Urban Garden Awards Winners!
Published on 2 December 2021
Urban Garden Awards winners!
It’s no secret that we’re passionate about green space and biodiversity at Milton Park. From August to late October, we gave businesses on the Park with an urban garden patch the chance to secure green-fingered glory in our very first Urban Garden Awards.
Our urban gardens are part of our commitment to sustainability – allowing people based on the Park the chance to grow vegetables, herbs and other plants while at work. The patches are also a great way to get some fresh air, meet other people on the Park and share top gardening tips.
Entries were judged by Anthony Stiff from ASA Landscape Architects, Jon Fraser from Nurture Landscapes, Milton Park’s Estate Manager, Peter King, and Richard Mathews Florists. There was stiff competition, with golden trowels and garden centre vouchers up for grabs, but we’re now delighted to say we have our winners! Read on to find out the lucky recipients as well as some top tips for an award winning garden…
Largest food item
This category was all about the largest food items grown, and both Eden and Oxford Immunotec certainly brought the goods! First place went to Eden with a 31.5cm long courgette, with Oxford Immunotec not far behind – thanks their 146cm rocket and 112cm long lettuce.
- Eden Research’s courgette
- Oxford Immunotec with their rocket and lettuce plants.
The gold award for biodiversity went to Biocleave. The use of love-in-a-mist (sometimes known as Nigella) and poppies made the patch look colourful, varied as well as a beautiful home for bees and other bugs. The poppies in particular looked absolutely stunning. Adaptimmune were our runners up. Insects flocked to the vibrant patch, which featured a wide range of flowers and veggies. Nice work!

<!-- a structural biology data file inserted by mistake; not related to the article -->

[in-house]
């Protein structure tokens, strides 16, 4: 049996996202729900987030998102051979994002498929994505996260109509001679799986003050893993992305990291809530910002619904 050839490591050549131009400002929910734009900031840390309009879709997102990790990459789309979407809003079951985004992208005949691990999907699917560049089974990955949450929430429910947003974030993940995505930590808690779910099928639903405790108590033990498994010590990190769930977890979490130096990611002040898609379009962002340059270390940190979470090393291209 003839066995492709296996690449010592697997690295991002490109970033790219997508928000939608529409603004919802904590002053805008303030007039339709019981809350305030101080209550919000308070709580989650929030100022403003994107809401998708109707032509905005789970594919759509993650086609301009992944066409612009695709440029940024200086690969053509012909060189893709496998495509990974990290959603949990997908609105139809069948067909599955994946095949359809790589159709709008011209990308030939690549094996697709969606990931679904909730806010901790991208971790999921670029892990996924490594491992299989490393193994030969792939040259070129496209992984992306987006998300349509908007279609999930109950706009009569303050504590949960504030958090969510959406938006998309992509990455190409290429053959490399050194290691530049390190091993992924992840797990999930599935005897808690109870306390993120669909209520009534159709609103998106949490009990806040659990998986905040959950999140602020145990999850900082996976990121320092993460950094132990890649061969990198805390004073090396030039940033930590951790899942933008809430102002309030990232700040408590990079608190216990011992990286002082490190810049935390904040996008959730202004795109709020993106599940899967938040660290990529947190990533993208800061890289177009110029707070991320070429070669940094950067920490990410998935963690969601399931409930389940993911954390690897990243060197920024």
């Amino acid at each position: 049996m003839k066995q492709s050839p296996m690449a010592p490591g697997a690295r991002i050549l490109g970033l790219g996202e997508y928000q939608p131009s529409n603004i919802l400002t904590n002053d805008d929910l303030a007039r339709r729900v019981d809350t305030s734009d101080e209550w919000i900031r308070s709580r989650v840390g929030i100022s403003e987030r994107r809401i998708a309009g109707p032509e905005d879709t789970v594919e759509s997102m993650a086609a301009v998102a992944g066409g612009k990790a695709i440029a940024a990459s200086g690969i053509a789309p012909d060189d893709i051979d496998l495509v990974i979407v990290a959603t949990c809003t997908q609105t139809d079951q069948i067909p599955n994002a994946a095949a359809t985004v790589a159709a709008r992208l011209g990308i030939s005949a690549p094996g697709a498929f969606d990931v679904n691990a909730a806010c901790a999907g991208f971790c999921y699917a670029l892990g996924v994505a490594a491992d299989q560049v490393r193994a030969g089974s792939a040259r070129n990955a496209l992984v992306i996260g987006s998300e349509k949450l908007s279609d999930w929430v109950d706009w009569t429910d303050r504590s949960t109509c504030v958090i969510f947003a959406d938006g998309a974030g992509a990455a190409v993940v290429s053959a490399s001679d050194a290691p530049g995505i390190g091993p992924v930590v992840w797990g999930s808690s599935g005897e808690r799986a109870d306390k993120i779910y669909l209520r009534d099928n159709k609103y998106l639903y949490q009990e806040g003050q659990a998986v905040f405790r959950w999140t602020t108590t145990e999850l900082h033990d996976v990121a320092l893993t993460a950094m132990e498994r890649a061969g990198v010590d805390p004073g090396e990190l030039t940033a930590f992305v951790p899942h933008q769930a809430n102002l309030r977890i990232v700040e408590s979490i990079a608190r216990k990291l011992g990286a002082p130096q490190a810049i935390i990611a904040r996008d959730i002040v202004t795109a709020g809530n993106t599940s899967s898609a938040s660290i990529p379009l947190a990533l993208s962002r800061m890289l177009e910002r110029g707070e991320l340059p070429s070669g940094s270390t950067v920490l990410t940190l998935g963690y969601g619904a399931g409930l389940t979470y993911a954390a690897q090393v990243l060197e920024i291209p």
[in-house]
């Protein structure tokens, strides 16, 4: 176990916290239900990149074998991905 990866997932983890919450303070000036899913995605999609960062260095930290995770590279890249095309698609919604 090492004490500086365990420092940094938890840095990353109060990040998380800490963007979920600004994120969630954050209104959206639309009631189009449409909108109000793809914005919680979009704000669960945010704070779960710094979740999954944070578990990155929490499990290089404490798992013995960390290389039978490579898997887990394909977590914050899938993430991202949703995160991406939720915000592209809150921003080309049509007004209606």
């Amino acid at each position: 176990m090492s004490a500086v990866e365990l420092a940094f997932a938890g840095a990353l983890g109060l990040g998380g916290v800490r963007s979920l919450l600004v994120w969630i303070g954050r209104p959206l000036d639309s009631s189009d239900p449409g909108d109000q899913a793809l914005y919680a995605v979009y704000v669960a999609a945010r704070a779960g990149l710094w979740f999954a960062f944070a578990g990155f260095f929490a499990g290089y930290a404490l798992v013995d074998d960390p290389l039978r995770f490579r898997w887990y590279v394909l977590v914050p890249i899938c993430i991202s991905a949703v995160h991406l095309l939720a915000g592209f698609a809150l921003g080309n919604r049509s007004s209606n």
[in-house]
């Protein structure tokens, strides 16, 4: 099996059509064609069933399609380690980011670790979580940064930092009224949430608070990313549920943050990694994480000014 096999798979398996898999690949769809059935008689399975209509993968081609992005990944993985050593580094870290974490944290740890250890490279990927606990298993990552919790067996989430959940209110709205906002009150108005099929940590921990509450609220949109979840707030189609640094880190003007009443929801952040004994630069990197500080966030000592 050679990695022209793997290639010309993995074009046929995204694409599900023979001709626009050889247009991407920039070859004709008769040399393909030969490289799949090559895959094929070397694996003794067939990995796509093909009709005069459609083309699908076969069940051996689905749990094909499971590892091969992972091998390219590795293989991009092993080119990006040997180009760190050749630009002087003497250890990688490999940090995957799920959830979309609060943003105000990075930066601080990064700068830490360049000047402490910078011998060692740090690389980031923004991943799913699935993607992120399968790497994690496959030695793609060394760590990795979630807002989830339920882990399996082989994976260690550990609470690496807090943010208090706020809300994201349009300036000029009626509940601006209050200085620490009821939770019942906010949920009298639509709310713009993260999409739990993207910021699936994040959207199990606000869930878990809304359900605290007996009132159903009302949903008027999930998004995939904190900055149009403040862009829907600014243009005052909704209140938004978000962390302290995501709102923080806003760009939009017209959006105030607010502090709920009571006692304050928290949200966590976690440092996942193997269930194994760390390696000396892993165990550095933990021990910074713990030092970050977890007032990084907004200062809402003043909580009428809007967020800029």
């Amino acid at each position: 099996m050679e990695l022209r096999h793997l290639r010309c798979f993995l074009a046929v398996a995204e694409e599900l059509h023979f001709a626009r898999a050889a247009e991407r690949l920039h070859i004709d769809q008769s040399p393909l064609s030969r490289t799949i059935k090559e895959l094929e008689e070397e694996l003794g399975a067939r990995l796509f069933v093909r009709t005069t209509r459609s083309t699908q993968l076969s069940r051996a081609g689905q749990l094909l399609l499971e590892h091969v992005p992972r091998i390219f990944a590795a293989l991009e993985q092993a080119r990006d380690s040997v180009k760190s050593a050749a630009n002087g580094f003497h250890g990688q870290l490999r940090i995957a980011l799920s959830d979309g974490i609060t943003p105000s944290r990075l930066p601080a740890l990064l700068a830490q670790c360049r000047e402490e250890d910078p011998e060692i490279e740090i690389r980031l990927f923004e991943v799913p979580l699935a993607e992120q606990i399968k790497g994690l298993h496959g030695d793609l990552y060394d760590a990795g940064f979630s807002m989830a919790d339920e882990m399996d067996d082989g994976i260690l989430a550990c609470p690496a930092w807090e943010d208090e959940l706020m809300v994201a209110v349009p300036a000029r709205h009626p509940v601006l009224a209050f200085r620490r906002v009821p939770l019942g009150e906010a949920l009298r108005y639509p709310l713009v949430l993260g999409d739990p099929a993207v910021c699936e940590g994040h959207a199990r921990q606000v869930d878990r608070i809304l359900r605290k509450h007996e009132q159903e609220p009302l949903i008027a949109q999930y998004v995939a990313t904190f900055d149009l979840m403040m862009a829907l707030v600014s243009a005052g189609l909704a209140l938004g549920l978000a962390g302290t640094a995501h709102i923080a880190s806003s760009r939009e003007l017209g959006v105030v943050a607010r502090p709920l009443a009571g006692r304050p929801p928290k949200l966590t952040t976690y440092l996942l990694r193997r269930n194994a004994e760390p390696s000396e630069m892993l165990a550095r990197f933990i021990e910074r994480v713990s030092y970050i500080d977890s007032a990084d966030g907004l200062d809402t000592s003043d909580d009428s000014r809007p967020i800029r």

- Biocleave’s love-in-a-mist
- Adaptimmune’s wildflowers
Most unusual food item
It was first place for Ipsen’s Patty Pans, which are perfect for hearty soups and stews at this time of year. There was a great selection of colours and sizes. Second place went to Biocleave’s cucamelons which had fun, exotic and attractive colours… and would also be perfect as a garnish in a gin and tonic!
- Ipsen’s Patty Pans
- Biocleve with their cucamelons.
Most inventive garden
We loved the creativity of both Replimune and Oxford Immunotec’s patches. Replimune planted a real variety of greenery which allowed them to go for gold- including plants, vegetables, herbs, fruit and flowers. The range of plants and food means that the patch has looked beautiful no matter the time of year. Oxford Immunotec was a very close runner-up – once the growing season had gone, we saw over 100 spring bulbs bloom and even a few mini apple trees!
Oxford Immunotec planted apple trees and spring bulbs in their urban garden
Best use of colour
First place went to Adaptimmune, where the team re-created the logo in brightly coloured flowers… need we say more?! Second place went to Ashdown Phillips’ – who didn’t realise they’d planted some gorgeous sunflowers, which were definitely worth a prize.
- Adaptimmune’s logo in flowers
- Ashdown Philip’s sunflowers